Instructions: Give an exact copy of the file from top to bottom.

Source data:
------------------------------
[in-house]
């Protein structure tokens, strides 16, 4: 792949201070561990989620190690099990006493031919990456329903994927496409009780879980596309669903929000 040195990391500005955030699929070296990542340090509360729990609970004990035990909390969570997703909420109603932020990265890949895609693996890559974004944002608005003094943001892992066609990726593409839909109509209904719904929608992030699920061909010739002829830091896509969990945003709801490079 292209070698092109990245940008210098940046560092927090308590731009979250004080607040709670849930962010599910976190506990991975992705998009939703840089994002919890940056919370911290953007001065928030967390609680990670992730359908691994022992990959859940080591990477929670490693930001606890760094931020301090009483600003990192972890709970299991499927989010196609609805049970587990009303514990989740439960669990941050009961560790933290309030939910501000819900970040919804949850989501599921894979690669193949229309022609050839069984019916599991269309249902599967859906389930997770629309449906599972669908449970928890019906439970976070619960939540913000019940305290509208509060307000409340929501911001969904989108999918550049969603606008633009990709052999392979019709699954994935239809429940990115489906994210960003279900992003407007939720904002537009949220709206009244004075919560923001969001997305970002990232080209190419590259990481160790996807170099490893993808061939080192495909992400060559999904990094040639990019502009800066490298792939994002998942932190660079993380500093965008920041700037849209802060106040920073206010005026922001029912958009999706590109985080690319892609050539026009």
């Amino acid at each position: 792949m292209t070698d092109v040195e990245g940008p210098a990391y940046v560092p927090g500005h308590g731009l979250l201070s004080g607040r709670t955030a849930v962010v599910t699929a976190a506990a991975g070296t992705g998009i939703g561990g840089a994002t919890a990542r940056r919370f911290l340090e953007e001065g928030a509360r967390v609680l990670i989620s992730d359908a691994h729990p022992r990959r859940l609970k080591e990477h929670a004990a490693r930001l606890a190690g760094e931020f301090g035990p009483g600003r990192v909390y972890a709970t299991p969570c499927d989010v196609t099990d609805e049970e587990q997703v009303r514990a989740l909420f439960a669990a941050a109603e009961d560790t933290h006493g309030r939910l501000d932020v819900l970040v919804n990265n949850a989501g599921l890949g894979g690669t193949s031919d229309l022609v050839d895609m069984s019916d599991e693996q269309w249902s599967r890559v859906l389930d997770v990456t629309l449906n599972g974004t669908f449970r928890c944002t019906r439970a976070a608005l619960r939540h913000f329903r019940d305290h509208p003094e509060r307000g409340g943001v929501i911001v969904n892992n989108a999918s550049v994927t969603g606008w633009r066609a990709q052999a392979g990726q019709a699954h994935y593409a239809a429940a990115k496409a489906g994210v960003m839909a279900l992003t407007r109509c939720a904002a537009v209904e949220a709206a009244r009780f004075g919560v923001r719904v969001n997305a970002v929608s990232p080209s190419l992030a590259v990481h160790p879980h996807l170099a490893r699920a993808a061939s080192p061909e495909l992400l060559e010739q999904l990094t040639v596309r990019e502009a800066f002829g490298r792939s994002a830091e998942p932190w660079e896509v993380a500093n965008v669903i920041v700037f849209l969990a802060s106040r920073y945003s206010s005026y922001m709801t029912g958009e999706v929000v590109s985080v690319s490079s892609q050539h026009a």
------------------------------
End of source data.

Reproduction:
[in-house]
């Protein structure tokens, strides 16, 4: 792949201070561990989620190690099990006493031919990456329903994927496409009780879980596309669903929000 040195990391500005955030699929070296990542340090509360729990609970004990035990909390969570997703909420109603932020990265890949895609693996890559974004944002608005003094943001892992066609990726593409839909109509209904719904929608992030699920061909010739002829830091896509969990945003709801490079 292209070698092109990245940008210098940046560092927090308590731009979250004080607040709670849930962010599910976190506990991975992705998009939703840089994002919890940056919370911290953007001065928030967390609680990670992730359908691994022992990959859940080591990477929670490693930001606890760094931020301090009483600003990192972890709970299991499927989010196609609805049970587990009303514990989740439960669990941050009961560790933290309030939910501000819900970040919804949850989501599921894979690669193949229309022609050839069984019916599991269309249902599967859906389930997770629309449906599972669908449970928890019906439970976070619960939540913000019940305290509208509060307000409340929501911001969904989108999918550049969603606008633009990709052999392979019709699954994935239809429940990115489906994210960003279900992003407007939720904002537009949220709206009244004075919560923001969001997305970002990232080209190419590259990481160790996807170099490893993808061939080192495909992400060559999904990094040639990019502009800066490298792939994002998942932190660079993380500093965008920041700037849209802060106040920073206010005026922001029912958009999706590109985080690319892609050539026009």
């Amino acid at each position: 792949m292209t070698d092109v040195e990245g940008p210098a990391y940046v560092p927090g500005h308590g731009l979250l201070s004080g607040r709670t955030a849930v962010v599910t699929a976190a506990a991975g070296t992705g998009i939703g561990g840089a994002t919890a990542r940056r919370f911290l340090e953007e001065g928030a509360r967390v609680l990670i989620s992730d359908a691994h729990p022992r990959r859940l609970k080591e990477h929670a004990a490693r930001l606890a190690g760094e931020f301090g035990p009483g600003r990192v909390y972890a709970t299991p969570c499927d989010v196609t099990d609805e049970e587990q997703v009303r514990a989740l909420f439960a669990a941050a109603e009961d560790t933290h006493g309030r939910l501000d932020v819900l970040v919804n990265n949850a989501g599921l890949g894979g690669t193949s031919d229309l022609v050839d895609m069984s019916d599991e693996q269309w249902s599967r890559v859906l389930d997770v990456t629309l449906n599972g974004t669908f449970r928890c944002t019906r439970a976070a608005l619960r939540h913000f329903r019940d305290h509208p003094e509060r307000g409340g943001v929501i911001v969904n892992n989108a999918s550049v994927t969603g606008w633009r066609a990709q052999a392979g990726q019709a699954h994935y593409a239809a429940a990115k496409a489906g994210v960003m839909a279900l992003t407007r109509c939720a904002a537009v209904e949220a709206a009244r009780f004075g919560v923001r719904v969001n997305a970002v929608s990232p080209s190419l992030a590259v990481h160790p879980h996807l170099a490893r699920a993808a061939s080192p061909e495909l992400l060559e010739q999904l990094t040639v596309r990019e502009a800066f002829g490298r792939s994002a830091e998942p932190w660079e896509v993380a500093n965008v669903i920041v700037f849209l969990a802060s106040r920073y945003s206010s005026y922001m709801t029912g958009e999706v929000v590109s985080v690319s490079s892609q050539h026009a």